Apple achieves carbon neutrality with the Series 9 Apple Watch

One handed operation is also possible now with the double-tap gesture.

by Justin Choo

It feels strange to lead with the fact that this is Apple’s first carbon-neutral product, but at the same time, it gives us pause to think about how difficult it is to get there. Specifically, for those who are particular about their carbon footprint, you can now choose a carbon-neutral option if you’re buying the latest Apple Series 9 watch.

The new Series 9 watches feature a new S9 SiP with a new 4-core Neural Engine that can process machine learning tasks twice as quickly. As a result, the new watches can process Siri requests on the device–a first in the watch’s history–if it doesn’t require access to information on the internet. Its most practical application will be to access personal health data and log health data such as weight, period or medications taken.

The new Series 9

Previously, you could use a clenched fist gesture via Accessibility mode for one-handed control, but it wasn’t really talked about; the reliability wasn’t quite there. Now, Apple is promoting a new double-tap gesture (with your index finger and thumb) to operate one-handed without touching the display, made possible with the quicker neural engine. It can be used to start or stop a timer, open a smart stack and scroll through widgets within it. The downside? You need to wait a month for this feature to drop.

Other practical enhancements include an upgraded display–it is brighter and can reach 2,000 nits for better visibility in sunlight. The second generation Ultra Wideband (UWB) chip enables Precision Finding to locate other UWB devices with refined accuracy. The chip also makes it possible to create more useful, proximity-enabled interactions between devices; e.g. walking near a HomePod brings up media controls on your watch if the music is on and media suggestions if nothing is playing.

Ultra 2

The new Apple Watch Ultra 2 has the same features as the core Series 9 watches, including additional features like the digital dial and the brighter, 3,000 nit display. Apple says you can use the watch face as a flashlight by turning the dial to ‘double the brightness’. On paper, 3,000 nit is roughly 10,000 lumens, which is plenty bright, but it remains to be seen if the flashlight outputs at maximum brightness.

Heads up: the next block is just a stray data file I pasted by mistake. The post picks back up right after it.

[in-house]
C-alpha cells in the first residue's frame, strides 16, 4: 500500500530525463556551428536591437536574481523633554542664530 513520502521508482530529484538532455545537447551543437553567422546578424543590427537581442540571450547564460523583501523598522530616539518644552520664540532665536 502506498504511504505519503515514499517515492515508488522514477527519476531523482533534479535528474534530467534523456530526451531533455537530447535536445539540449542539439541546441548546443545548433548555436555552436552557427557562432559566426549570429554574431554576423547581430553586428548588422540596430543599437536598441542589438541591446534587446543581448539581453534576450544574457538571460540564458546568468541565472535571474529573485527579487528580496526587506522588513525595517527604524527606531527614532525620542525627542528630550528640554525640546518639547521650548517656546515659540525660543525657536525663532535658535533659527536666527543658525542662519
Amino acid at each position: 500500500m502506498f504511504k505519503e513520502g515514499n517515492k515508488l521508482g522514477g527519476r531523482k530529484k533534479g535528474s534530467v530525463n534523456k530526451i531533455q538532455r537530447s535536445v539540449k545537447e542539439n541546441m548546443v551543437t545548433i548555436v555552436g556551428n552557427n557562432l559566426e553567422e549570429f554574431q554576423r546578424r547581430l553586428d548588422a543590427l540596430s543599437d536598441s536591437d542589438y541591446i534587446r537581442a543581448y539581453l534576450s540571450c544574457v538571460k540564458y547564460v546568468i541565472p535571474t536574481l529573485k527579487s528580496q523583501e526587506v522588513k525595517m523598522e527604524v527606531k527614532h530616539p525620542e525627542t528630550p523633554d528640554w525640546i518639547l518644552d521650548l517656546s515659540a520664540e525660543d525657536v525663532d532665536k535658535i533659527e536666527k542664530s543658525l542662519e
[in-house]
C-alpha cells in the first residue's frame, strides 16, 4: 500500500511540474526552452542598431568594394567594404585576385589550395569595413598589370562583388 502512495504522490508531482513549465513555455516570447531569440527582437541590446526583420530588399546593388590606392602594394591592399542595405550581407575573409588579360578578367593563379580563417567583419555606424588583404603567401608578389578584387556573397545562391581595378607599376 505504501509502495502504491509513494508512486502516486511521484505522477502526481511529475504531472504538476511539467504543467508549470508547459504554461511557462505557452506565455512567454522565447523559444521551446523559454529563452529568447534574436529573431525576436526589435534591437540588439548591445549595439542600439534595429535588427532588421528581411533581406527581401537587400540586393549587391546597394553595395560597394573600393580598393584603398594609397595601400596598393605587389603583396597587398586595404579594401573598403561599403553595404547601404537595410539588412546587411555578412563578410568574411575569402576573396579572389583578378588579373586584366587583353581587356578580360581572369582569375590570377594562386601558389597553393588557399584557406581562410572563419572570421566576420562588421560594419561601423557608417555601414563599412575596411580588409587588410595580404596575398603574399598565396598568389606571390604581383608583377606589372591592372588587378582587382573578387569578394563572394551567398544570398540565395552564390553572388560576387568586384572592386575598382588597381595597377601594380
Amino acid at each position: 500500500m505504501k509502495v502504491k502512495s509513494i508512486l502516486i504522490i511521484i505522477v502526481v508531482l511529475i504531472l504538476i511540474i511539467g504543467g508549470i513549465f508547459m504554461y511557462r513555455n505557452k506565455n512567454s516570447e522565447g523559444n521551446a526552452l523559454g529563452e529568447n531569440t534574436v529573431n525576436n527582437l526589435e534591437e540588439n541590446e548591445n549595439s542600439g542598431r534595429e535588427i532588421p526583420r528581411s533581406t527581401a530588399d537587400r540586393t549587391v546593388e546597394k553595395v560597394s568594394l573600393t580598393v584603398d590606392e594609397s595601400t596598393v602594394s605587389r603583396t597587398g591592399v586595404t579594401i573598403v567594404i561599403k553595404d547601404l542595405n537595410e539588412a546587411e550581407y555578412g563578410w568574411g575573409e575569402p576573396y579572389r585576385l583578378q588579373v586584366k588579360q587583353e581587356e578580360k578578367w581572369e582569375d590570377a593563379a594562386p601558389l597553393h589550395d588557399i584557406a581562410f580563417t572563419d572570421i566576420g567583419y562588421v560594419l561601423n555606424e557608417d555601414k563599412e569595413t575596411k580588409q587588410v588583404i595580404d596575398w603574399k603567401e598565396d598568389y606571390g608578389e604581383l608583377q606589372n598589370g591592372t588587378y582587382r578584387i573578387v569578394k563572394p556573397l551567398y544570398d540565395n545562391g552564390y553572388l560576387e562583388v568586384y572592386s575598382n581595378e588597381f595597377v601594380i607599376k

The carbon neutral Ultra 2

The Ultra 2 also gets Modular Ultra, a new watch face that makes the most of the large display using the outermost edge to display real-time data.

The Ultra 2 is tested to operate 500 metres below sea level, 9,000 metres above, and for scuba diving up to 40 metres. It now supports freediving, thanks to an update to the Oceanic+ app. It will display critical data like depth, elapsed time, and target depth alerts. Between dives, it provides information like heart rate zones, surface time and elapsed session time to help users manage their sessions and body condition. It also features a detailed logbook of all critical data, including descent and ascent speeds.


The Apple Watch Series 9 (41mm and 45mm) starts from SGD599, while the Apple Watch Series 9 Ultra 2 (49mm) is priced at SGD1,199. The new basic Apple Watch SE, which offers activity tracking, high and low heart rate notifications, Fall Detection, Emergency SOS and Crash Detection, is priced at SGD379. They go on sale on September 22, and you can pre-order right now.

The Apple Watch SE

If you want the carbon neutral option, you must get any aluminium Series 9 watch, the new Apple Watch SE paired with the new Sport Loop band (82% recycled yarn), or the Ultra 2 paired with the new Trail Loop or Alpine Loop band (over 30 per cent recycled content). 

The Nike Sport Band now contains 32 per cent or more recycled fluoroelastomer. Apple is also phasing out leather, and for watch bands, the material will be replaced by a suedelike FineWoven, made from 68% post-consumer recycled content. And that means this year’s Hermès collection is designed around textiles.